One year after a shooter terrorized July Fourth paradegoers in the Chicago suburb of Highland Park, community members gathered Tuesday to honor the seven people who were killed, commemorate the day and reclaim the space to move forward.
The city was hosting a series of events aimed at giving people “an opportunity to engage with the day and gather as a community in the way that feels most comfortable to them,” city communications manager Amanda Bennett said last month. The city approached the event planning with a trauma-informed perspective, Bennett said.
“Nobody wanted a parade. It was inappropriate,” Highland Park Mayor Nancy Rotering said Tuesday. “But it was important for us to say that evil doesn’t win. And this is our parade route, and this is our community that we are taking back.”
Rotering said a third-grader asked her at City Hall this year: “‘Do we ever get to celebrate the Fourth of July?’ And that just really broke my heart for so many of us who’ve grown up here, who raised our children here, who have wonderful memories. There is no reason that this one act of cowardice and hate should take away that joy from this community,” she said.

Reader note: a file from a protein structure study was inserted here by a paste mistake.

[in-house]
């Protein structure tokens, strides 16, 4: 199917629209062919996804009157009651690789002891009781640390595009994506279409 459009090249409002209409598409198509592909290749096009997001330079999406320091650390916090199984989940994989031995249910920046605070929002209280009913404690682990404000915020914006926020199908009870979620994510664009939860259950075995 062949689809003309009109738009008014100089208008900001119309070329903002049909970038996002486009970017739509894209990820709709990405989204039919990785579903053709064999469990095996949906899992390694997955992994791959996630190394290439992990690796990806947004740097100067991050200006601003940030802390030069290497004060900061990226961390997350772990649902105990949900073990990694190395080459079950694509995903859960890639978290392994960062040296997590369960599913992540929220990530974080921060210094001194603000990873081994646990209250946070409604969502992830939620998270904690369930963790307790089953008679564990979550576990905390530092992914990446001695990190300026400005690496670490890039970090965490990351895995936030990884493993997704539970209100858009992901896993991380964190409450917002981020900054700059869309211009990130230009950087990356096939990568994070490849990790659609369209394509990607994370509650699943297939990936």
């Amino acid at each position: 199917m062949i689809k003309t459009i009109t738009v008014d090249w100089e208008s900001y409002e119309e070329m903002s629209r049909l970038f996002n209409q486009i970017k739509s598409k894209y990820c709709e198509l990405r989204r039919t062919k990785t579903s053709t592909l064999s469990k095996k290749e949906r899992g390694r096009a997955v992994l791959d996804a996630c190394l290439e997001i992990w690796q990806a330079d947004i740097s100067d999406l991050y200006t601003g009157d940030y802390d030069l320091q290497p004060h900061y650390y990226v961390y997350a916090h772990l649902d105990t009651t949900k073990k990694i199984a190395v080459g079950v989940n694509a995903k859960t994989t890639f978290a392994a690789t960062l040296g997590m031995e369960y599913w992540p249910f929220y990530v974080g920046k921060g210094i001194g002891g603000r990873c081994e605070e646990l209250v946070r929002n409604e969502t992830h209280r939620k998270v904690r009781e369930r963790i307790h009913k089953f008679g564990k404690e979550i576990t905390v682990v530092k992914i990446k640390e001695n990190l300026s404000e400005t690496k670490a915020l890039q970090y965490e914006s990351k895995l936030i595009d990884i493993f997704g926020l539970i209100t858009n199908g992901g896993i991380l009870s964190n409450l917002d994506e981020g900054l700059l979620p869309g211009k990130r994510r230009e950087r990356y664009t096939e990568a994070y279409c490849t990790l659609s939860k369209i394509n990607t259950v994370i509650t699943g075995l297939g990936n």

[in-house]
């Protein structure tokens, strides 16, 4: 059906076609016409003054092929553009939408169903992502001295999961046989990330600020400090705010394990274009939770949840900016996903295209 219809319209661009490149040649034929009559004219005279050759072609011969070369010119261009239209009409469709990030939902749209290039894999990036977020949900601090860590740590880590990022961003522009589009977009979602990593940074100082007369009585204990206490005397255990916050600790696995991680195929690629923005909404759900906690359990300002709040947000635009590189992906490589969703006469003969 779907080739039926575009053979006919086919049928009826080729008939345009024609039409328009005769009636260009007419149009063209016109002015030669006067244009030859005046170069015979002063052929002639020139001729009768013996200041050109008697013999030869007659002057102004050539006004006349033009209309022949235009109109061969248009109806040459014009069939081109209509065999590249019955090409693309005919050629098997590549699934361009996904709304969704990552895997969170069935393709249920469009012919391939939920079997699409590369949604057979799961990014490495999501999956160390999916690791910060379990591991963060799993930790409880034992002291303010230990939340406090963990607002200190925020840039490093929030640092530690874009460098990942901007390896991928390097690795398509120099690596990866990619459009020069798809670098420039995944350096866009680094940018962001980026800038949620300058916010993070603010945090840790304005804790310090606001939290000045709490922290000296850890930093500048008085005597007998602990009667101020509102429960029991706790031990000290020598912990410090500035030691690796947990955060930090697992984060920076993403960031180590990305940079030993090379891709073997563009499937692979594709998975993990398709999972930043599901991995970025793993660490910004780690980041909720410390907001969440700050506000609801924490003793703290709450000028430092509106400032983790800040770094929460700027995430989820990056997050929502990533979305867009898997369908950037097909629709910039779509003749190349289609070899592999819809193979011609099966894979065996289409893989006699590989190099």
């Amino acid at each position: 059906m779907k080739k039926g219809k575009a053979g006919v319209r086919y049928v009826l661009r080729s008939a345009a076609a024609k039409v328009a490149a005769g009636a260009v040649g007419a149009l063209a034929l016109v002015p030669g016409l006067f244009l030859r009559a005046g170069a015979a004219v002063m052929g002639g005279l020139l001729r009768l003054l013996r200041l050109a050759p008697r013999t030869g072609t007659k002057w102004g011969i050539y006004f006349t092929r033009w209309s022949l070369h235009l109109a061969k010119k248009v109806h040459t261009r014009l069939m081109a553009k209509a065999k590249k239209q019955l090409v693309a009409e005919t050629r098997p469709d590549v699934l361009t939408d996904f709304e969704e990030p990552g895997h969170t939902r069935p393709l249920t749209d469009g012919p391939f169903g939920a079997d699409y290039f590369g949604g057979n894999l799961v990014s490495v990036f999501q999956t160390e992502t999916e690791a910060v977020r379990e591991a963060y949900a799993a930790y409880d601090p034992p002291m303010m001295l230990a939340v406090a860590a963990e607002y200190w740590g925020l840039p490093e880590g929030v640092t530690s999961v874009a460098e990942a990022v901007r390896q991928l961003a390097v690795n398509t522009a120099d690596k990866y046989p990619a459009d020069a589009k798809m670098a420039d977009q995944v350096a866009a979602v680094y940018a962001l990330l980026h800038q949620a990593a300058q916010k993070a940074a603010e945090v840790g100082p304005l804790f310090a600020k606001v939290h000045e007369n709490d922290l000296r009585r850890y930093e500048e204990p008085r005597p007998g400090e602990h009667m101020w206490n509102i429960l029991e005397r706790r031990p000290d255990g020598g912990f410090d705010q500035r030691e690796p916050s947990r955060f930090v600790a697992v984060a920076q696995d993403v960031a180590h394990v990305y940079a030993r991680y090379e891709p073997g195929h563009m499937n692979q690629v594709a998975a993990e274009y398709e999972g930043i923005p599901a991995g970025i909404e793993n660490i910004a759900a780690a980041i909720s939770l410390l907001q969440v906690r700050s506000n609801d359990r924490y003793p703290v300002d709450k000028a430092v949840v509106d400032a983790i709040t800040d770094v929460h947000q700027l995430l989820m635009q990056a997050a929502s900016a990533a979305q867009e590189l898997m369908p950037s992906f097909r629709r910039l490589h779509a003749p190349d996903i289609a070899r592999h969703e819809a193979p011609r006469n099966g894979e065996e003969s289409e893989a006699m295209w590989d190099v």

Rotering was set to speak at a ceremony at City Hall that will also include a musical performance and a moment of silence at 10:14 a.m. to mark the exact time police say the first shot was fired. Then, attendees may walk the parade route.
“The Community Walk will symbolize the reclaiming of the 2022 parade route as we build resiliency together,” the city said on its website.
At night, the city planned to have a drone show instead to avoid the “very familiar sounds” of fireworks, Rotering said.
“I recognize for so many in our community, it’s too soon.”
There will be no floats, performers or giveaways.
Media helicopters were not permitted to fly overhead to capture video; reporters were asked not to film in areas touched by gun violence, and to avoid running video of last year’s event.
Security was tight: Attendees had to register before each event, show a QR code and pass through security. More than 5,000 people were registered for the day, according to the city manager Ghida Neukirch.
People who didn’t want to attend could also watch the events via Zoom.